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Retired Publisher, Opposition Call For Treason

Retired Publisher, Opposition Call For Treason Charges

SUVA (PMW): A retired newspaper publisher and the opposition party defeated in Fiji's 1999 general election and implicated in the May insurrection have independently called for treason charges against deposed elected Prime Minister Mahendra Chaudhry for campaigning internationally for a quick restoration of democracy.

Sir Len Usher, a former publisher of The Fiji Times and a life member of the Pacific Islands News Association, made his call in a rhetorical letter to the editor in the Daily Post on 30 September 2000.

Although not naming Chaudhry, the public was left in no doubt that he was referring to the ousted prime minister who has been on a global trip lobbying governments, political and human rights groups about the reality of Fiji since a military-backed interim regime was installed in July.

"When a prominent Fiji citizen travels to one overseas country after another, trying to persuade foreign governments to inflict hardships and loss on the people of Fiji by means of sanctions, isn't this treason, and shouldn't the perpetrators be shut away on Nukulau [prison], awaiting trial?" Usher asked.

Some media commentators were stunned by the comment of Usher, a founder of PINA, comparing Chaudhry and his Fiji Labour Party's crusade for restoration of the 1997 multiracial constitution and democracy with the actions of coup leader George Speight and his gunmen.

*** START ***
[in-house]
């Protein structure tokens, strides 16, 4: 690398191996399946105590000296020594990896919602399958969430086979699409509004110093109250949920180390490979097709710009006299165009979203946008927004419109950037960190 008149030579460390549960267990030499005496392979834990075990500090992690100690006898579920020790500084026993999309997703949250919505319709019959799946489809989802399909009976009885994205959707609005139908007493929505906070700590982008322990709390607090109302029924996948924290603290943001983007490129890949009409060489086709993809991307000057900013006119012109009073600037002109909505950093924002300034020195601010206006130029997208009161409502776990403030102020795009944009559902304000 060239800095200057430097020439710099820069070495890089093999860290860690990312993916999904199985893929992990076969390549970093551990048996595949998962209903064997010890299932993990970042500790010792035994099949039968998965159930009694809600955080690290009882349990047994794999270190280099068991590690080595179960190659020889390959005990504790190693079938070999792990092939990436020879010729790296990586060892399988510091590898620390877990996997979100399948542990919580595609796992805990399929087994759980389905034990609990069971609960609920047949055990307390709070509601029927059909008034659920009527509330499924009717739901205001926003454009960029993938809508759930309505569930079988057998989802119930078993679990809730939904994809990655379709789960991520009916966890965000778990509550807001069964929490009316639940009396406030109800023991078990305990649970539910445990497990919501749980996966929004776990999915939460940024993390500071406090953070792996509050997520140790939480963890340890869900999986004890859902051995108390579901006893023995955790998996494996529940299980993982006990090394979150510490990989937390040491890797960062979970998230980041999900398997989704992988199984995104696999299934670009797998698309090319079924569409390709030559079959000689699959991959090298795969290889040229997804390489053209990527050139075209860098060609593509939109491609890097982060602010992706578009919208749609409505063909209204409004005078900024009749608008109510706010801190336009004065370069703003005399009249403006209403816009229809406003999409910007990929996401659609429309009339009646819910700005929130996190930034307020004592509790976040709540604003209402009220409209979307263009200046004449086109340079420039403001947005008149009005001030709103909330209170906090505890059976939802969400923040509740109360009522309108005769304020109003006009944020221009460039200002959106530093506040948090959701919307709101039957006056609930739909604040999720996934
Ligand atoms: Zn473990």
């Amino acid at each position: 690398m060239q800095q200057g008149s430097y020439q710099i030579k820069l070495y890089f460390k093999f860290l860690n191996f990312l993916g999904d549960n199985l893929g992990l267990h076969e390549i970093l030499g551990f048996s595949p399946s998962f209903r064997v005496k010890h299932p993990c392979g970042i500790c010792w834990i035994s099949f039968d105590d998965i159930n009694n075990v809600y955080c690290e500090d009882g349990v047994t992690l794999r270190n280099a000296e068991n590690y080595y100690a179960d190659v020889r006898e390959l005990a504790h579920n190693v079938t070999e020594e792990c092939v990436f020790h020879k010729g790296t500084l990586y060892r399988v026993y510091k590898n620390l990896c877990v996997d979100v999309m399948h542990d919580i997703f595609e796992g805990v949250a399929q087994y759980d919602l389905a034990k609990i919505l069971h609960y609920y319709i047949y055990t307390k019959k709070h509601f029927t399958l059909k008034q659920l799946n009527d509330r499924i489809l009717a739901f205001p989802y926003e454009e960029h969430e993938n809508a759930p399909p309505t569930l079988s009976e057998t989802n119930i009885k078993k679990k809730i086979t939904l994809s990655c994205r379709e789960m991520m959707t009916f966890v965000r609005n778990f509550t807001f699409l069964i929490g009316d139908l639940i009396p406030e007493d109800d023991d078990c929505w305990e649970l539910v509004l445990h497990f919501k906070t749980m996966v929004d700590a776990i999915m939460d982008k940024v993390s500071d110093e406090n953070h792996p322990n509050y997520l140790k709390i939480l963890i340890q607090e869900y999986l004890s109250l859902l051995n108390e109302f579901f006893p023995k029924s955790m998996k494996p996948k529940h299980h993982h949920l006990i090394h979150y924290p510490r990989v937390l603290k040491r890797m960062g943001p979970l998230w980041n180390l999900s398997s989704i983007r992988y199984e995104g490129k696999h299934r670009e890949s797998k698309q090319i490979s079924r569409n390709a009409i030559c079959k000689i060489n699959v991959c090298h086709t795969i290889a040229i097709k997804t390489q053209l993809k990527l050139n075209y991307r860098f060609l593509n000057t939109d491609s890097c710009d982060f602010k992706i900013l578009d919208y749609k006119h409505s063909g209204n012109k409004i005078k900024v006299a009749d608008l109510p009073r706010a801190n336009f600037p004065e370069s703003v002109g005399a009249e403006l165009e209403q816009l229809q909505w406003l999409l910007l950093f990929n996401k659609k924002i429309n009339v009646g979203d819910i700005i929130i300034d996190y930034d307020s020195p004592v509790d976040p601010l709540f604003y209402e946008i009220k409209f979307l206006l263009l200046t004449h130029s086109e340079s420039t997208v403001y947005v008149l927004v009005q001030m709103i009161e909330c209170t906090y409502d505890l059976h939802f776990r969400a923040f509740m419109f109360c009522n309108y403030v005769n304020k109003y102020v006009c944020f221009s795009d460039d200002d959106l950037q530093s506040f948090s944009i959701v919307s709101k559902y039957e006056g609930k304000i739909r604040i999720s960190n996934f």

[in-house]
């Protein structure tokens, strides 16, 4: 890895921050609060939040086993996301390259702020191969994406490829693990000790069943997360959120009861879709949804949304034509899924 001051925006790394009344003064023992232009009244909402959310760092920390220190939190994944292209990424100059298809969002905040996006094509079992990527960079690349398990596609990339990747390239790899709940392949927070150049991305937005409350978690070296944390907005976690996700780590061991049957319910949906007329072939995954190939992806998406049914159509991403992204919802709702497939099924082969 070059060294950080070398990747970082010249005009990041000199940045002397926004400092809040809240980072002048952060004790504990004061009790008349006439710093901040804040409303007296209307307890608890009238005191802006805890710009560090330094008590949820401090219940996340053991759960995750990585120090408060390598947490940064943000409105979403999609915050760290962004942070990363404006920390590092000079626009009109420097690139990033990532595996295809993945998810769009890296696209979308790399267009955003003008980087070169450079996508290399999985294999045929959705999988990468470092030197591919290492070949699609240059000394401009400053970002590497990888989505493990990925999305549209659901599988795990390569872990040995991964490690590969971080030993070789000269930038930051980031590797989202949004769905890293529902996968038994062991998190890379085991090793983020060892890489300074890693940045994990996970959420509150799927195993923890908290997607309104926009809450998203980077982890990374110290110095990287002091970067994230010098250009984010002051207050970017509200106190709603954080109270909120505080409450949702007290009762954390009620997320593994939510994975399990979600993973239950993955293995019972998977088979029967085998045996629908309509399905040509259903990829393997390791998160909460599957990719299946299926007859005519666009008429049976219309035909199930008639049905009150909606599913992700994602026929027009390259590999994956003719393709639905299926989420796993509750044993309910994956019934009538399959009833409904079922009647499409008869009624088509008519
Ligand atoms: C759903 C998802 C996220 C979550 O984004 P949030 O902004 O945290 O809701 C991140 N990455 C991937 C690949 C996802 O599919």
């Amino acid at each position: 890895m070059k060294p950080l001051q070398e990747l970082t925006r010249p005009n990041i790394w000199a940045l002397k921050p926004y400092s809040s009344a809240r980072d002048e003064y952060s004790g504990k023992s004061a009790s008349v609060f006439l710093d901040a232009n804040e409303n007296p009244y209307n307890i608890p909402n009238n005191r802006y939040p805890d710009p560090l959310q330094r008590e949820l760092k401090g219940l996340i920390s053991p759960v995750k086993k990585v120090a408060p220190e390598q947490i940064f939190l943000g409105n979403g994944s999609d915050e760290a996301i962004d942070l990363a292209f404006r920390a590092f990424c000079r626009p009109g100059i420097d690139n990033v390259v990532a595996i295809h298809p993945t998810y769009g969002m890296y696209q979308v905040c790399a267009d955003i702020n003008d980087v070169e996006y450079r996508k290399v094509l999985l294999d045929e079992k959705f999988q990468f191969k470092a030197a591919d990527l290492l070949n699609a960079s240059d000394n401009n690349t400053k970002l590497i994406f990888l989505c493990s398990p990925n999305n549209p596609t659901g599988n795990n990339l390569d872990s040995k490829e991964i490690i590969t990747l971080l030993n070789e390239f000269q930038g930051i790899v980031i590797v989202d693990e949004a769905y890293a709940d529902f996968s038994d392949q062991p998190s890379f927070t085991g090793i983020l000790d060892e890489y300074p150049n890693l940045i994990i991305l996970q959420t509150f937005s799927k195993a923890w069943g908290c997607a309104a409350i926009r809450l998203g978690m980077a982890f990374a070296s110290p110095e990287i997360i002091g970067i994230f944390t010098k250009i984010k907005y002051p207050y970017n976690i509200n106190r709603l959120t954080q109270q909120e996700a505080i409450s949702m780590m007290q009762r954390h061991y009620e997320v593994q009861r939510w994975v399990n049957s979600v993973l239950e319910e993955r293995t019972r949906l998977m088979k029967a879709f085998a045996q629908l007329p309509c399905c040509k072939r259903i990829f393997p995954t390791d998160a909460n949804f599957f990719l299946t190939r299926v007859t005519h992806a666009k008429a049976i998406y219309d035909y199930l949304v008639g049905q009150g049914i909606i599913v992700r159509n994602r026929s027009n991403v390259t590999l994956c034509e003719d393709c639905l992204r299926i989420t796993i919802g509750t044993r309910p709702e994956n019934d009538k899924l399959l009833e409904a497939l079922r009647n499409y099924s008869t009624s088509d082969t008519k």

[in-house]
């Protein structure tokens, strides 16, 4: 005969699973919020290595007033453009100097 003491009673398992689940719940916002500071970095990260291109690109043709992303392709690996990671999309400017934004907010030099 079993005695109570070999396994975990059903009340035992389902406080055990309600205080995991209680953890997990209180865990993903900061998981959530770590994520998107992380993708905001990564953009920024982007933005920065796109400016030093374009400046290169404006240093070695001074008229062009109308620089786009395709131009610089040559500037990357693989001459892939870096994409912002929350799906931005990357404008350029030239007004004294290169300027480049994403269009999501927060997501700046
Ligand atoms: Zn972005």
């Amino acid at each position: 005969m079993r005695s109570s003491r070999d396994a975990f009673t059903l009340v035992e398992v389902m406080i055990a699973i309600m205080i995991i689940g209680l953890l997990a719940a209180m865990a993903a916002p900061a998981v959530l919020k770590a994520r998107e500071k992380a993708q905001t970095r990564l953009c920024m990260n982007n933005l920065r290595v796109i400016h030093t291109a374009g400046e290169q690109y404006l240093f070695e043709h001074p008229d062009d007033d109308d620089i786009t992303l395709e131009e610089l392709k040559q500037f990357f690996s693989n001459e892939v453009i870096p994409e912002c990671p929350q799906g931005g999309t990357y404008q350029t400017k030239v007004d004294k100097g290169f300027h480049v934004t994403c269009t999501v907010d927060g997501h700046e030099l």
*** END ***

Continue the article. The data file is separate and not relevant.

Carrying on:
Speight and 20 of his rebels are detained on Nukulau Island, near Suva, on treason charges for their alleged role in seizing the elected government hostage for 56 days and a series of violent political crimes during the crisis.

The Soqosoqo ni Vakavulewa ni Taukei (SVT) party founded by former coup leader Sitiveni Rabuka has called for the arrest of Chaudhry and his colleagues making "damaging reports" about Fiji overseas.

According to a Daily Post front page report on September 30, SVT general secretary Jone Banuve said Chaudhry and his colleagues should be arrested under the 2000 Emergency Decrees which were imposed under martial law on May 30.

Banuve said this should be done as soon as they set foot on Fiji soil, saying the SVT party would strongly support such a move.

He claimed the damage caused by Chaudhry's group was "equal in volume" to what Speight and his rebels had.

"Because of this, they should be charged with treason and be taken to Nukulau Island," Banuve said.

Instead, Chaudhry and his colleagues should divert their energies into the work being done in Fiji rather than "trying to destabilise the interim government through foreign intervention", Banuve was quoted by the Daily Post as saying.

Banuve said the SVT would strongly oppose the ousted Chaudhry-led coalition government's calls for a government of national unity.

The Daily Post did not report any reaction from the interim administration or the Fiji Labour Party to the "arrest Chaudhry" call.

The SVT leader, Ratu Inoke Kubuabola, is Information and Communications Minister in the interim administration led by unelected Prime Minister Laisenia Qarase, a former banker. Kubuabola and at least four others in the administration were implicated in the insurrection.

+++niuswire

PACIFIC MEDIA WATCH ONLINE: http://www.pmw.c2o.org


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